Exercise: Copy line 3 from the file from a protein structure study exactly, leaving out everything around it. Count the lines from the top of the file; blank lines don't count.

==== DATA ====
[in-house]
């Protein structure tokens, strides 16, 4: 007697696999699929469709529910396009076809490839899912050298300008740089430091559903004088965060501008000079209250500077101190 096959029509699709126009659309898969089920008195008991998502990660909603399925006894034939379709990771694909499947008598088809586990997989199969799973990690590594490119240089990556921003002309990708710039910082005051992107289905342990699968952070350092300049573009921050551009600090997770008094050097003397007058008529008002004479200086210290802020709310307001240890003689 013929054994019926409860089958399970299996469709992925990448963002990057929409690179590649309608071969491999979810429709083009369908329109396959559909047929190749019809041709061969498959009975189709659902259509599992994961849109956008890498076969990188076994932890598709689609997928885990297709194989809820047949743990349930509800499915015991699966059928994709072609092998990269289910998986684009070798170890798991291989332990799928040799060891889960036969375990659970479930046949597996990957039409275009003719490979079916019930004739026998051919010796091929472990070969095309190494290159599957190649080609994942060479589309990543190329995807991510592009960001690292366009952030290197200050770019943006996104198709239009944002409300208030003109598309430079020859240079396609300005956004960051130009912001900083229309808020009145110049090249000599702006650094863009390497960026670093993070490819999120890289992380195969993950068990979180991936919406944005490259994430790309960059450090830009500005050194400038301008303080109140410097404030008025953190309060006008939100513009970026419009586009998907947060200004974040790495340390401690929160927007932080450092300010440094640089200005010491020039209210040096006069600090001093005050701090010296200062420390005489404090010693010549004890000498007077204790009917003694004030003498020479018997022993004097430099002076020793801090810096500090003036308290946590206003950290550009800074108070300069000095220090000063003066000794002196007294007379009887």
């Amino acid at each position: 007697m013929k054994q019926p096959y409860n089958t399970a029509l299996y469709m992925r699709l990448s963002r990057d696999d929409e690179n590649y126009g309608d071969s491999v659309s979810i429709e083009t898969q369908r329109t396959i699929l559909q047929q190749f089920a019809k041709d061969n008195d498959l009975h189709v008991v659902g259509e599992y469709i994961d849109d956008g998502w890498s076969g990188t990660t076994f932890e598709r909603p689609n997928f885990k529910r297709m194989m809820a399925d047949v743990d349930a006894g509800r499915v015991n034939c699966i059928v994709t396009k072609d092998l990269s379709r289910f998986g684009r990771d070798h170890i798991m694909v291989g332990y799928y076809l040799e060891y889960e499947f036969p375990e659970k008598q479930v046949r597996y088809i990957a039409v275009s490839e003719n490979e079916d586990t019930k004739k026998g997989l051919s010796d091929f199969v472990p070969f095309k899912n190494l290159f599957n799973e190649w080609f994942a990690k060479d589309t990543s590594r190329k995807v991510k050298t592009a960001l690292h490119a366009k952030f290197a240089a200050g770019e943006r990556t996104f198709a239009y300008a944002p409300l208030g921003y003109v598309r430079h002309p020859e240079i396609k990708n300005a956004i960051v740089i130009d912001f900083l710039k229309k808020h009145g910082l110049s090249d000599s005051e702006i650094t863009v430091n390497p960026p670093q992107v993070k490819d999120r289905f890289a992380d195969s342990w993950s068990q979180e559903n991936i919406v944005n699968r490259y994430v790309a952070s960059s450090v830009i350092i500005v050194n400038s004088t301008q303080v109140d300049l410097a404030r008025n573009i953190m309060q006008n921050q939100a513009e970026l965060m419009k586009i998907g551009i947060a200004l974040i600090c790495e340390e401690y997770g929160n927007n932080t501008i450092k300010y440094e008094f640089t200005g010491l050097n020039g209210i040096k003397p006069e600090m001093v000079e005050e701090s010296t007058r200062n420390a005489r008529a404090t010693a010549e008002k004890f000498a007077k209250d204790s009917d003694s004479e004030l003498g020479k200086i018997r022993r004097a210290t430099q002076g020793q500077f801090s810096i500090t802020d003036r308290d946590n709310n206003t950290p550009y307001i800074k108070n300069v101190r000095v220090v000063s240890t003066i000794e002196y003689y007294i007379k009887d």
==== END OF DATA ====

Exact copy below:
């Amino acid at each position: 007697m013929k054994q019926p096959y409860n089958t399970a029509l299996y469709m992925r699709l990448s963002r990057d696999d929409e690179n590649y126009g309608d071969s491999v659309s979810i429709e083009t898969q369908r329109t396959i699929l559909q047929q190749f089920a019809k041709d061969n008195d498959l009975h189709v008991v659902g259509e599992y469709i994961d849109d956008g998502w890498s076969g990188t990660t076994f932890e598709r909603p689609n997928f885990k529910r297709m194989m809820a399925d047949v743990d349930a006894g509800r499915v015991n034939c699966i059928v994709t396009k072609d092998l990269s379709r289910f998986g684009r990771d070798h170890i798991m694909v291989g332990y799928y076809l040799e060891y889960e499947f036969p375990e659970k008598q479930v046949r597996y088809i990957a039409v275009s490839e003719n490979e079916d586990t019930k004739k026998g997989l051919s010796d091929f199969v472990p070969f095309k899912n190494l290159f599957n799973e190649w080609f994942a990690k060479d589309t990543s590594r190329k995807v991510k050298t592009a960001l690292h490119a366009k952030f290197a240089a200050g770019e943006r990556t996104f198709a239009y300008a944002p409300l208030g921003y003109v598309r430079h002309p020859e240079i396609k990708n300005a956004i960051v740089i130009d912001f900083l710039k229309k808020h009145g910082l110049s090249d000599s005051e702006i650094t863009v430091n390497p960026p670093q992107v993070k490819d999120r289905f890289a992380d195969s342990w993950s068990q979180e559903n991936i919406v944005n699968r490259y994430v790309a952070s960059s450090v830009i350092i500005v050194n400038s004088t301008q303080v109140d300049l410097a404030r008025n573009i953190m309060q006008n921050q939100a513009e970026l965060m419009k586009i998907g551009i947060a200004l974040i600090c790495e340390e401690y997770g929160n927007n932080t501008i450092k300010y440094e008094f640089t200005g010491l050097n020039g209210i040096k003397p006069e600090m001093v000079e005050e701090s010296t007058r200062n420390a005489r008529a404090t010693a010549e008002k004890f000498a007077k209250d204790s009917d003694s004479e004030l003498g020479k200086i018997r022993r004097a210290t430099q002076g020793q500077f801090s810096i500090t802020d003036r308290d946590n709310n206003t950290p550009y307001i800074k108070n300069v101190r000095v220090v000063s240890t003066i000794e002196y003689y007294i007379k009887d």